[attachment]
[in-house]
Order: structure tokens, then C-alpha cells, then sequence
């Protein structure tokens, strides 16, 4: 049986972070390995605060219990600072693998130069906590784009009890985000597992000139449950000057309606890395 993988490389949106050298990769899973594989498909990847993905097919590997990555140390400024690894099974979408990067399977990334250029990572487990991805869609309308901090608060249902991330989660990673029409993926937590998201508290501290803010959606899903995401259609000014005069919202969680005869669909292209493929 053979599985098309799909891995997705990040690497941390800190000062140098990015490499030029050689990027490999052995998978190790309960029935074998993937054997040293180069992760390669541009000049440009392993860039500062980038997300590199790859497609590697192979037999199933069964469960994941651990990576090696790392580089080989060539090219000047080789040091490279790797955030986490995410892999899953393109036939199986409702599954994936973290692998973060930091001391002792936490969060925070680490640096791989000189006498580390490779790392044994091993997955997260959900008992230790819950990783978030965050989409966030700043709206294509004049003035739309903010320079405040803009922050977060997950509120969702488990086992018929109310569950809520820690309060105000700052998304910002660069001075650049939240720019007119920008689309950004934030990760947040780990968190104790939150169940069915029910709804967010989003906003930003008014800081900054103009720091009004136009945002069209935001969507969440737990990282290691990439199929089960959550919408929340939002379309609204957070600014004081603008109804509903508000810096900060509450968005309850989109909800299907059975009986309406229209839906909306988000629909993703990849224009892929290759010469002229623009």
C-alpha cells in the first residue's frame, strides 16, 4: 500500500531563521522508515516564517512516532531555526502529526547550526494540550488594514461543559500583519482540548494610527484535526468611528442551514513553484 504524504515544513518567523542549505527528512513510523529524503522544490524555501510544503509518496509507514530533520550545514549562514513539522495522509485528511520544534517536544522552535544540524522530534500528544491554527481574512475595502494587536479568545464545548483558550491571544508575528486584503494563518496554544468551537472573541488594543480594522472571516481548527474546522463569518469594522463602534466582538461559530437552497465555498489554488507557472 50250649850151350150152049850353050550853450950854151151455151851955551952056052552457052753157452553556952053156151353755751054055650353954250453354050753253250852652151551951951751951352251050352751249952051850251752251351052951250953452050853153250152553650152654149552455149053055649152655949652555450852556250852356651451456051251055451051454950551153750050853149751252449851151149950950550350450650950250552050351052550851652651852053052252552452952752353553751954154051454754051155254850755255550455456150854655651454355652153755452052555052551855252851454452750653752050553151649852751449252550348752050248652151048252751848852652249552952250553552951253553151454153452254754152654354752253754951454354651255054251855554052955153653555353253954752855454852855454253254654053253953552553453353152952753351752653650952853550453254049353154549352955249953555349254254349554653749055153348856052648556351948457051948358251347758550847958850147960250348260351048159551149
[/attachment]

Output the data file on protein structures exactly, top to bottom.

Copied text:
[in-house]
Order: structure tokens, then C-alpha cells, then sequence
């Protein structure tokens, strides 16, 4: 049986972070390995605060219990600072693998130069906590784009009890985000597992000139449950000057309606890395 993988490389949106050298990769899973594989498909990847993905097919590997990555140390400024690894099974979408990067399977990334250029990572487990991805869609309308901090608060249902991330989660990673029409993926937590998201508290501290803010959606899903995401259609000014005069919202969680005869669909292209493929 053979599985098309799909891995997705990040690497941390800190000062140098990015490499030029050689990027490999052995998978190790309960029935074998993937054997040293180069992760390669541009000049440009392993860039500062980038997300590199790859497609590697192979037999199933069964469960994941651990990576090696790392580089080989060539090219000047080789040091490279790797955030986490995410892999899953393109036939199986409702599954994936973290692998973060930091001391002792936490969060925070680490640096791989000189006498580390490779790392044994091993997955997260959900008992230790819950990783978030965050989409966030700043709206294509004049003035739309903010320079405040803009922050977060997950509120969702488990086992018929109310569950809520820690309060105000700052998304910002660069001075650049939240720019007119920008689309950004934030990760947040780990968190104790939150169940069915029910709804967010989003906003930003008014800081900054103009720091009004136009945002069209935001969507969440737990990282290691990439199929089960959550919408929340939002379309609204957070600014004081603008109804509903508000810096900060509450968005309850989109909800299907059975009986309406229209839906909306988000629909993703990849224009892929290759010469002229623009």
C-alpha cells in the first residue's frame, strides 16, 4: 500500500531563521522508515516564517512516532531555526502529526547550526494540550488594514461543559500583519482540548494610527484535526468611528442551514513553484 504524504515544513518567523542549505527528512513510523529524503522544490524555501510544503509518496509507514530533520550545514549562514513539522495522509485528511520544534517536544522552535544540524522530534500528544491554527481574512475595502494587536479568545464545548483558550491571544508575528486584503494563518496554544468551537472573541488594543480594522472571516481548527474546522463569518469594522463602534466582538461559530437552497465555498489554488507557472 50250649850151350150152049850353050550853450950854151151455151851955551952056052552457052753157452553556952053156151353755751054055650353954250453354050753253250852652151551951951751951352251050352751249952051850251752251351052951250953452050853153250152553650152654149552455149053055649152655949652555450852556250852356651451456051251055451051454950551153750050853149751252449851151149950950550350450650950250552050351052550851652651852053052252552452952752353553751954154051454754051155254850755255550455456150854655651454355652153755452052555052551855252851454452750653752050553151649852751449252550348752050248652151048252751848852652249552952250553552951253553151454153452254754152654354752253754951454354651255054251855554052955153653555353253954752855454852855454253254654053253953552553453353152952753351752653650952853550453254049353154549352955249953555349254254349554653749055153348856052648556351948457051948358251347758550847958850147960250348260351048159551149